Victor A. Montemurro   
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Baby Cassie





Maya, big sister,






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Personal Folio

"Therefore we must call no man happy while he waits to see his last day, not until he has passed the border of life and death without suffering pain." ~Sophocles, Oedipus Rex

The most significant event of my life beyond childhood, marriage, career, and education rivaling only the births of my two children Maya and Cassie, is the death of our youngest daughter Cassie at age fourteen, six years ago on May 17, 1998. The excruciatingly difficult challenge of adapting to this loss has fundamentally changed me in ways that could never have been anticipated. Perhaps needless to say, the learning curve has been sharp as I worked to build new meaning in my life without my daughter. The knowledge structure that I shared with my child Cassie simply does not exist as shared knowledge except in memory and imagination. Psychologists indicate that one must adapt and integrate traumatic and tragic experiences into one's self and life. That effort has been the challenge of my life thus far.

My worldview now includes a mental model of the terrible fact that children do die unexpectedly. I've come to understand that parents can integrate the death of a child into the torn fabric of life and still survive. I strive to share this vision with other bereaved parents. My work as a teacher of teenagers, however, is an order of magnitude more complex psychologically as a result of the loss of my daughter. After thirty years of classroom teaching and great personal loss, I struggle as a teacher. I am not so much burned out as worn down. I understand though, despite great pain, that I can continue to teach and learn as well as to serve and care. The personal mastery that I must muster to carry on requires great effort.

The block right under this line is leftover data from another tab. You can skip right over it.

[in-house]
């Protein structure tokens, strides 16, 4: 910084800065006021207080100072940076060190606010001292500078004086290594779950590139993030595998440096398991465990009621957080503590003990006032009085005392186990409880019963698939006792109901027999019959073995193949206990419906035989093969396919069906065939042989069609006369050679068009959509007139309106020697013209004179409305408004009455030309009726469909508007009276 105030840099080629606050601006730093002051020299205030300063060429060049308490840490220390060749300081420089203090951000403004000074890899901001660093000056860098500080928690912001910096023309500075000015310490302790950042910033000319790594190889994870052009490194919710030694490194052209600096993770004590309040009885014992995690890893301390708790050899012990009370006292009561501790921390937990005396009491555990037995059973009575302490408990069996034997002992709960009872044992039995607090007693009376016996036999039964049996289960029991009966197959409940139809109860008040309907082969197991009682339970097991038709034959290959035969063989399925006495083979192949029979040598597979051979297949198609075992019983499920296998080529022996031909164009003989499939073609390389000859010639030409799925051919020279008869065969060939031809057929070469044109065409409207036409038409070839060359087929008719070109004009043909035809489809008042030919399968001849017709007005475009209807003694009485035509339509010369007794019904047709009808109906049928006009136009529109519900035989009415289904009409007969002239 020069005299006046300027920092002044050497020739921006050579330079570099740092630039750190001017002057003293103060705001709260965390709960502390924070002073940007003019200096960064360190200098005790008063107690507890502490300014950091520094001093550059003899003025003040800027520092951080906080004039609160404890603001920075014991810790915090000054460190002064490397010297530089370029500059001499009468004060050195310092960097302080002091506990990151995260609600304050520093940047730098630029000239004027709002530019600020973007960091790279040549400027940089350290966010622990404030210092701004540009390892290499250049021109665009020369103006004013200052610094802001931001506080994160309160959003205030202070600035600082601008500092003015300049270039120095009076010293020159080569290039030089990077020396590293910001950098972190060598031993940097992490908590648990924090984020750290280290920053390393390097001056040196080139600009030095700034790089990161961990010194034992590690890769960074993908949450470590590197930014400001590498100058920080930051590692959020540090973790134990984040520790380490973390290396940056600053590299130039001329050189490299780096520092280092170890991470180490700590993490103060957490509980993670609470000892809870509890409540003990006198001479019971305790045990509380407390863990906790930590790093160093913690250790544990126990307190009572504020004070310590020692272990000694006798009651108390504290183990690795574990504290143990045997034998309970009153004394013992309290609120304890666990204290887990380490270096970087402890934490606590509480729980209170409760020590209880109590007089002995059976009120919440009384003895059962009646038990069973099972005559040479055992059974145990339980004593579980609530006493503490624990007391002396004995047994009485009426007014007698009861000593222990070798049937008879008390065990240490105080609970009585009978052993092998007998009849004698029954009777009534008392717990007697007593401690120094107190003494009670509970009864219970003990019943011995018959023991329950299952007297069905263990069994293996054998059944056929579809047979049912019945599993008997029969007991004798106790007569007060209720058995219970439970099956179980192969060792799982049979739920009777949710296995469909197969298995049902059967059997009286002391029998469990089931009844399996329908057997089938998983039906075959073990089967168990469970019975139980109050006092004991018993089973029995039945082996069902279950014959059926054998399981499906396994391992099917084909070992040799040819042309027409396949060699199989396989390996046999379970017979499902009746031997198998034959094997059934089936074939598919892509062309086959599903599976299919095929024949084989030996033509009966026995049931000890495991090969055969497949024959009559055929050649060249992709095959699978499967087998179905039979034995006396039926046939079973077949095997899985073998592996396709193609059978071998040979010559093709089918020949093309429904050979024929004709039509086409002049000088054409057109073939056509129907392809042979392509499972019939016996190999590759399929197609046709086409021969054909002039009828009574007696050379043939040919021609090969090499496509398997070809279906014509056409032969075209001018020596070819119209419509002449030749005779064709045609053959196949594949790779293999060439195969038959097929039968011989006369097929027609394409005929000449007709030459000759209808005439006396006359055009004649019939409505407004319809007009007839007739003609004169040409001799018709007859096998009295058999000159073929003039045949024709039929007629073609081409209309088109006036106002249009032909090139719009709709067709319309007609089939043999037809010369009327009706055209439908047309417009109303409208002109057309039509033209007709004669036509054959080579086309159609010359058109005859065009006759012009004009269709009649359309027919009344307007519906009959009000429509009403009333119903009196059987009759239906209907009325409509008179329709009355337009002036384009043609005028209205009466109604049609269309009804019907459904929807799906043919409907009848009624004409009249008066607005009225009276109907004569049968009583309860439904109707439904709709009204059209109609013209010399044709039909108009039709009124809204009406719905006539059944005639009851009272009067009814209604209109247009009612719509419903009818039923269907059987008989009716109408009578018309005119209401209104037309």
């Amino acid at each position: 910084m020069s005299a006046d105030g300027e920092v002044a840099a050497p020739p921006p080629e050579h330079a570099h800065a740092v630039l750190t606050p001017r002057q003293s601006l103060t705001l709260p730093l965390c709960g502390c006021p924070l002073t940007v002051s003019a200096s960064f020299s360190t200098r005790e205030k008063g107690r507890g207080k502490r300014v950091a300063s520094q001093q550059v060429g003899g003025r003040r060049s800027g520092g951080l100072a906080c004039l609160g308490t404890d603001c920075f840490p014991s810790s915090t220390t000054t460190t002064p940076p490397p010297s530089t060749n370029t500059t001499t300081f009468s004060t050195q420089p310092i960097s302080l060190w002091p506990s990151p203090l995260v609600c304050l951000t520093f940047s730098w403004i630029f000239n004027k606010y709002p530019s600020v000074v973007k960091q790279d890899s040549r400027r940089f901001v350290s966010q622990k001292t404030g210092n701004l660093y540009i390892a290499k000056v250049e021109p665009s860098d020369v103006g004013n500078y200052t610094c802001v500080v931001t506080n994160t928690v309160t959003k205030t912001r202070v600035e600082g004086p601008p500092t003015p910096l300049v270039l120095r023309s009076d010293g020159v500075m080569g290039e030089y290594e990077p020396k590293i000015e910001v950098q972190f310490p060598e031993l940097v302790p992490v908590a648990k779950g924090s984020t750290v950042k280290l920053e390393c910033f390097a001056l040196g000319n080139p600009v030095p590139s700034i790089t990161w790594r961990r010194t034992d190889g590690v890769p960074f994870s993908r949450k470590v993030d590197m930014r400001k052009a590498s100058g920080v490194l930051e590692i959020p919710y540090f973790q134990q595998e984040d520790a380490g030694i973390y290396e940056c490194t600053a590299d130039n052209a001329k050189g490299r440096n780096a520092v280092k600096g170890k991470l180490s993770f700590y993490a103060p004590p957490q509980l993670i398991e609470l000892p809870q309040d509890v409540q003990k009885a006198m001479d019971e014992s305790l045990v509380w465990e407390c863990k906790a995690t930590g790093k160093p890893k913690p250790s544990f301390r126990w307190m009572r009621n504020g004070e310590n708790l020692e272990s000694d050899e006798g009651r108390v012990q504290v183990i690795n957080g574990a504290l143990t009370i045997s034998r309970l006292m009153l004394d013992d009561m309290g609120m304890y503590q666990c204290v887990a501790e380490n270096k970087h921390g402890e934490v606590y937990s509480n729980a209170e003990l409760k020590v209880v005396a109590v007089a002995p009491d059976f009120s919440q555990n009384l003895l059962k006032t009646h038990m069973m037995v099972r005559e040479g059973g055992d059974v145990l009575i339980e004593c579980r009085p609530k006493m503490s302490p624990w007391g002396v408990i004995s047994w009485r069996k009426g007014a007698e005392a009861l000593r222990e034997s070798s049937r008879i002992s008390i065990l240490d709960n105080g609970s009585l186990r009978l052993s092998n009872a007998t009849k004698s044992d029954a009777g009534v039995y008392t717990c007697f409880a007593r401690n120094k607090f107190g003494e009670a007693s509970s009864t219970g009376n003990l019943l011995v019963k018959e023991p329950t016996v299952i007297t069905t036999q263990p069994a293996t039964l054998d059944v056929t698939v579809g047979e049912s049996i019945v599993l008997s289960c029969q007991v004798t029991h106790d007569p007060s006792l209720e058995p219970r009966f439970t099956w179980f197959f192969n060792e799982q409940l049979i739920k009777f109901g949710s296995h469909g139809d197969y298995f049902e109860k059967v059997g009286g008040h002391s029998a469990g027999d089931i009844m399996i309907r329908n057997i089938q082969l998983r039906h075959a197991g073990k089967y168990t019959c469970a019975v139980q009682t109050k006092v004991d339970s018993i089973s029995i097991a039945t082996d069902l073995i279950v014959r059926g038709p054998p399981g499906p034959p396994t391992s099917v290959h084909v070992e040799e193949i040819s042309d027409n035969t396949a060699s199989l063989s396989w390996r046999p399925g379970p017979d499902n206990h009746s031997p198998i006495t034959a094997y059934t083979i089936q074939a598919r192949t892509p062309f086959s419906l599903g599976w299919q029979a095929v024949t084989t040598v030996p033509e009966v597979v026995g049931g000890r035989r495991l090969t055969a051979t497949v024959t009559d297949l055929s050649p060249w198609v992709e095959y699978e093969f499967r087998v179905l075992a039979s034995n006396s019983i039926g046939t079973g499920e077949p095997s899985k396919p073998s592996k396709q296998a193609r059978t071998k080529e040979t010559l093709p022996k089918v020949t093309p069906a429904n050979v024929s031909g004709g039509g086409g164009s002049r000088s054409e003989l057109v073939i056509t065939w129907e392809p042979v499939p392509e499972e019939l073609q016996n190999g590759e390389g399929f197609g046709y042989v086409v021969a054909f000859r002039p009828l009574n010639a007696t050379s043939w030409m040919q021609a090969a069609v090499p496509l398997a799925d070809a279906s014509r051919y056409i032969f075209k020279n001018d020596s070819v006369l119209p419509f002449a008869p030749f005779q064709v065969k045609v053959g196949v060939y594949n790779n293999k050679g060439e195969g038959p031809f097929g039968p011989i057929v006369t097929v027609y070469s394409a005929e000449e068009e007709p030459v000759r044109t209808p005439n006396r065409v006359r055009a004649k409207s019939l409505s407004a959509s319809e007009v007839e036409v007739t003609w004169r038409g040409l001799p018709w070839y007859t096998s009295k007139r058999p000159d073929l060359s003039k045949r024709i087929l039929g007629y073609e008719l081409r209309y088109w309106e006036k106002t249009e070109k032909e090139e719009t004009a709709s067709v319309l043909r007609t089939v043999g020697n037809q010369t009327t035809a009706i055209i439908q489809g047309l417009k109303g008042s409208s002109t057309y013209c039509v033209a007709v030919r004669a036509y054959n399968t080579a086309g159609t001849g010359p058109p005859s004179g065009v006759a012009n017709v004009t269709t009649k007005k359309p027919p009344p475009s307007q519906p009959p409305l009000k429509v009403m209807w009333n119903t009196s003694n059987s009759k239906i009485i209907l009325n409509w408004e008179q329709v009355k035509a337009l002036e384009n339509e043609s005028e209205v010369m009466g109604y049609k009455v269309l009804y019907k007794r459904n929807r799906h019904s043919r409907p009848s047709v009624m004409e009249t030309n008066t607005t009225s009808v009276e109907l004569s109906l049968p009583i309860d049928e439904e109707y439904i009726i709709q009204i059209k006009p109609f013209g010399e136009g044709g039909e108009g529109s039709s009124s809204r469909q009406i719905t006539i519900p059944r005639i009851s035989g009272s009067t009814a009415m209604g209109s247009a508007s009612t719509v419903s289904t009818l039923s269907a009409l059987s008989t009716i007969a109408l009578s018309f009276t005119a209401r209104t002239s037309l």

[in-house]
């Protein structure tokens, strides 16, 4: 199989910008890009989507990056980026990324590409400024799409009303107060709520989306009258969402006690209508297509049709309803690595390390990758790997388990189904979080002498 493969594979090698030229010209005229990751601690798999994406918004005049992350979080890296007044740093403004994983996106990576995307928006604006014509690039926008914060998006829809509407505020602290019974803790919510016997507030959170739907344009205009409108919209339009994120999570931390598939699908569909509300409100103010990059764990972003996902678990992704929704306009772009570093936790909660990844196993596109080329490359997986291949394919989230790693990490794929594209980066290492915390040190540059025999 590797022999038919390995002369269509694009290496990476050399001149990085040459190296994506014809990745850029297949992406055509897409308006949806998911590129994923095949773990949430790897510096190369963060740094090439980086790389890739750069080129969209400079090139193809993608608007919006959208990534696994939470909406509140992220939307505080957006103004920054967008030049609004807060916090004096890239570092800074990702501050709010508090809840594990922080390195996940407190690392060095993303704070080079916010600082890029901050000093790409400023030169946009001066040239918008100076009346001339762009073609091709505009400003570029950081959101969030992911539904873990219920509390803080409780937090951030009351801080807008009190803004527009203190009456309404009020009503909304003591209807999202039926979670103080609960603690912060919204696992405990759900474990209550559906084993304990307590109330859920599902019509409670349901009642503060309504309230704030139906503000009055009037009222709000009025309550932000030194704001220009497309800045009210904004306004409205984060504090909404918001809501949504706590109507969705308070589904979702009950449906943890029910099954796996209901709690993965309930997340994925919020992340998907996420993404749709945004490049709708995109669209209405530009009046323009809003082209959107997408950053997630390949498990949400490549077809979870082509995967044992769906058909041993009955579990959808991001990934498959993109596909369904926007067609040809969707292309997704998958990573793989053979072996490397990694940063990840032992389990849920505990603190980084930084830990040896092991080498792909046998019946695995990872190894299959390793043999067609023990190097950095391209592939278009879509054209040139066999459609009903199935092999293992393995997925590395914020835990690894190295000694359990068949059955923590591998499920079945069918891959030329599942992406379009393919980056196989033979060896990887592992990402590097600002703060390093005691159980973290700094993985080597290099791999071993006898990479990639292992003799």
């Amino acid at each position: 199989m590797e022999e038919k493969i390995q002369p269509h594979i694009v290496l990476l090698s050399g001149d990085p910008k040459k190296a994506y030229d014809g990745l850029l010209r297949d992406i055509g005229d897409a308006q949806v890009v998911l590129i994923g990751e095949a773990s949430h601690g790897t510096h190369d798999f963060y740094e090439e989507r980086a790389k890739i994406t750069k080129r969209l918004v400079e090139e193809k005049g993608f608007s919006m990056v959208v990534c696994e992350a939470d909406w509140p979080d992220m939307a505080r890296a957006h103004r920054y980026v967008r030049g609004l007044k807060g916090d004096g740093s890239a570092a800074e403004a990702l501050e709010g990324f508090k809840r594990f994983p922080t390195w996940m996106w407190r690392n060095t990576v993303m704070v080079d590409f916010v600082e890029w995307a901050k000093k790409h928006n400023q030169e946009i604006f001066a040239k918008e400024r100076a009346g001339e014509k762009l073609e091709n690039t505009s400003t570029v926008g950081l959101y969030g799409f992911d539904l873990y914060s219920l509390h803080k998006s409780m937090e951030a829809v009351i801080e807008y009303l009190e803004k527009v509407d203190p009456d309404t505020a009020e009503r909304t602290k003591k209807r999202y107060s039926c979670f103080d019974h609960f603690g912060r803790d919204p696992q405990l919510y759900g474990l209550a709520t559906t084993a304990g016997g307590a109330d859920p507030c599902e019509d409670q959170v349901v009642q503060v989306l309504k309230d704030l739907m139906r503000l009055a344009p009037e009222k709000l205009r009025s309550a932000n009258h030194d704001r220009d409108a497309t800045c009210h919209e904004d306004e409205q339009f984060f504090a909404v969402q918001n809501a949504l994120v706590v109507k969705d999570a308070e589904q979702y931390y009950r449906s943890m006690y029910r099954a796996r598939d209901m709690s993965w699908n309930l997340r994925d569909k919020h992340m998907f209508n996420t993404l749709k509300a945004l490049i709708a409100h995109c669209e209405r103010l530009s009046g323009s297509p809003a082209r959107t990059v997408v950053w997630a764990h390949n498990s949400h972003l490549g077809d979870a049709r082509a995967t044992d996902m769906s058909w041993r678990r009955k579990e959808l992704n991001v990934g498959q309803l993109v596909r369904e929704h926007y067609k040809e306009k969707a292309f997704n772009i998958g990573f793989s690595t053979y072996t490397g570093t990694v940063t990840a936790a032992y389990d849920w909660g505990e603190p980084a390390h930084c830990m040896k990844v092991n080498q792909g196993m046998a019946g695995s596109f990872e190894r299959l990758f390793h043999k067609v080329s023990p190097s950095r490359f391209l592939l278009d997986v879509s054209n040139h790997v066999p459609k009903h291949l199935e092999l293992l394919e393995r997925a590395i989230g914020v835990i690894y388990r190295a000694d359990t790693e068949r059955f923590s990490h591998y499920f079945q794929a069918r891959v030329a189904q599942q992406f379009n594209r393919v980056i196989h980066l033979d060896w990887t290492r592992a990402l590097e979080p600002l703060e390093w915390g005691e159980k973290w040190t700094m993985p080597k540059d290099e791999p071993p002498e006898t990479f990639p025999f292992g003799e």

Debbie, my wife and true friend for thirty-five years, and I serve on the steering committee and as newsletter editors of a local chapter of The Compassionate Friends, a self-help support organization for bereaved families. We attend national conferences yearly and had the opportunity in 2002 to present a workshop on the bereaved couple. When we met as teenagers years ago, we could never have projected such lives for ourselves. As teachers, we knew immediately following Cassie's death that our bereavement was cause for new learning, new teaching and service to others. Despite our sadness and pain, we work as wounded leaders to support, teach, and encourage others.

"If, as the result of some interior revolution, I were to lose in succession my faith..."
Pierre Teilhard de Chardin, Christianity and Evolution (New York: Harcourt Brace Jovanovich, 1971), p. 99.

This web site is dedicated to my daughters, Maya and Cassie, who taught me patience and love and just how remarkable a person can be. Thanks, girls!

Too many people tell me that they don't know how I survive. They remark that they couldn't survive, if such a terrible tragedy happened to them. I find some of the responses to my parental bereavement disconcerting as if I shouldn't be surviving. Perhaps others imagine my capacity to survive tragedy means I did not love my daughter as much as another parent who might want to die, if their child died. I want to live and I reflect on death. But, I often wonder...

What is there left to enjoy in life?
Here's my short list:



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"Teaching should be such that what is offered is perceived as a valuable gift and not as a hard duty."
   --Albert Einstein


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